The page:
Sons of Union Veterans of the Civil War

PATRIOTIC RECOLLECTIONS

Just a Little Bit of History:
Interview with Brady Steece, Company H, 91st Ohio Volunteer Infantry, USA.(a)

Brady Steece wears a buckshot in his arm. It was planted there one hot July afternoon, down in Virginia, near Winchester. He didn't like it at the time, but now he is proud of his little burden. It has become a part of himself, and he doesn't know its there.

Some time, however, we think that when Brady hurrahs for Blaine, it is because he imagines that buckshot get uneasy and rolls about. Tell us about it, said the REGISTER reporter, the other day, as he observed Mr. Steece leaning against a big box of dry goods just received from New York. Oh, said Brady, it wasn't much but it might have been grapeshot as well as buckshot, for some of the boys took grape on the terrible day and fell to rise no more.

I belonged to Company H of the 91st Ohio Volunteer Infantry, Capt. Crossley, commanding. Our regiment was brigaded with the 14th and the 9th Virginia regiments and the 12th Ohio. Colonel Duval was our brigade commander. We had twelve pieces of artillery, a squadron of cavalry, the whole force, about 2,000 men being under General Averill. We left Martinsburg early in the morning and marched towards Winchester, but had no got far when our advance ran into rebel cavalry, but a regiment thrown into line of battle quickly put the rebel forces on the move. Thus a half dozen times our march arrested, until we got within four or five miles of Winchester. Then, the usual demonstrations didn't seem to impress the rebel force gathered in a skirt of woods just in front. It was soon ascertained that the rebs meant fight, and that some ugly work was at hand; so our brigade was thrown into line of battle and moved forward under cover of a gentle slope, where we waited developments.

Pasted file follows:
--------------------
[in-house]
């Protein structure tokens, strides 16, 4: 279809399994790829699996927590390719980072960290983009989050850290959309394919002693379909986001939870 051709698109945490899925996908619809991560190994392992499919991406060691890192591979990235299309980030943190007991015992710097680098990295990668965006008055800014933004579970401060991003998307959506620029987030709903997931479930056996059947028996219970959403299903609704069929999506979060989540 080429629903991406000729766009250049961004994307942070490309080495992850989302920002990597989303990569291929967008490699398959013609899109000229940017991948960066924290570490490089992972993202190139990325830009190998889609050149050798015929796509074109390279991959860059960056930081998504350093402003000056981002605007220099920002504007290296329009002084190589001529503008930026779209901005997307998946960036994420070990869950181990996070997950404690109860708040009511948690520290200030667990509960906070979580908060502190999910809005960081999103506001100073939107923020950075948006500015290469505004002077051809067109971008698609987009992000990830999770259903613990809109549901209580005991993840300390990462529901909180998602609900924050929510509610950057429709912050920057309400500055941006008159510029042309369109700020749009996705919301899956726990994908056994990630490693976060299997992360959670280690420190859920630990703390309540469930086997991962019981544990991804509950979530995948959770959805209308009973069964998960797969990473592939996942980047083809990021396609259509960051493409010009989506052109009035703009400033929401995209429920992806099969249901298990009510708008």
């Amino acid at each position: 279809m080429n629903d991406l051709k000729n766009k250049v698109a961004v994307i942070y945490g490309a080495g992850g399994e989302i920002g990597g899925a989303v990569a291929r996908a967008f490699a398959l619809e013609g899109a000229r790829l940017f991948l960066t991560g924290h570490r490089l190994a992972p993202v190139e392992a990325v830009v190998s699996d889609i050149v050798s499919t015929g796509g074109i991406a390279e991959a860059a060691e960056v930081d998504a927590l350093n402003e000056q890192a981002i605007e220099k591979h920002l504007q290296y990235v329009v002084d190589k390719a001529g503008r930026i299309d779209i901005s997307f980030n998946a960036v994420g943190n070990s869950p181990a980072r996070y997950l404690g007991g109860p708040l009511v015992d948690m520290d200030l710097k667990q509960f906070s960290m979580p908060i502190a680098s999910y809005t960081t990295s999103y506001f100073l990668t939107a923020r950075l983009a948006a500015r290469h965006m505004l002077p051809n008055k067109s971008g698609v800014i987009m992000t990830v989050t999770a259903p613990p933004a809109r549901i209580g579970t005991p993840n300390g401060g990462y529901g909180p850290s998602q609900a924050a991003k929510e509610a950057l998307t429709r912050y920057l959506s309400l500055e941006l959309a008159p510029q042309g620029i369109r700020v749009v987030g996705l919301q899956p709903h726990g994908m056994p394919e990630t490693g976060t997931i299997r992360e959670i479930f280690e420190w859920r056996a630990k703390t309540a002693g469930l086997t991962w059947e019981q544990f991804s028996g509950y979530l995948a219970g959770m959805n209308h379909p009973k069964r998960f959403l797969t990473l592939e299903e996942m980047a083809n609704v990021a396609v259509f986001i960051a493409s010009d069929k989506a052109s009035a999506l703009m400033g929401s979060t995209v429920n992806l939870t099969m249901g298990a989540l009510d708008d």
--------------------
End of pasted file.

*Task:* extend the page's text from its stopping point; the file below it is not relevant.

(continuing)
In the meantime our artillery was brought up and ranged along a little raise just to our rear. The artillery dual began and for a while it was hot. The shells came in both directions over our heads, and I believe we made little dents in the earth trying to scrooch as low as possible. After thus being subjected to the noise of shells for some minutes, the time arrived to move forward. The woods in which the rebs were posted was about 300 yards ahead of us. Between us and them was clear ground. The first move was that of a squadron of cavalry, from our left, that charged out bravely on the reb right, with the purpose of turning it. But when they arrived within a couple hundred feet of the woods, they came back pell-mell, hurry-skurry, for dear life. If at hat moment the rebs had charged us, the fate of the day might have been decidedly different. But they didn't, and that gave us the chance to charge, which was immediately sounded, and forward we went.

Had we known the force that was in front of us, we might have been badly whipped, for the fact would have moderated our dash considerably, but ignorance was bliss, and in we went to chaw up the rebs. Our line was stretched perpendicular to the road; the 14th on our left and the 9th Virginia and 12th Ohio to our right. Our company happened to span the pike, which proved to be a great point of danger.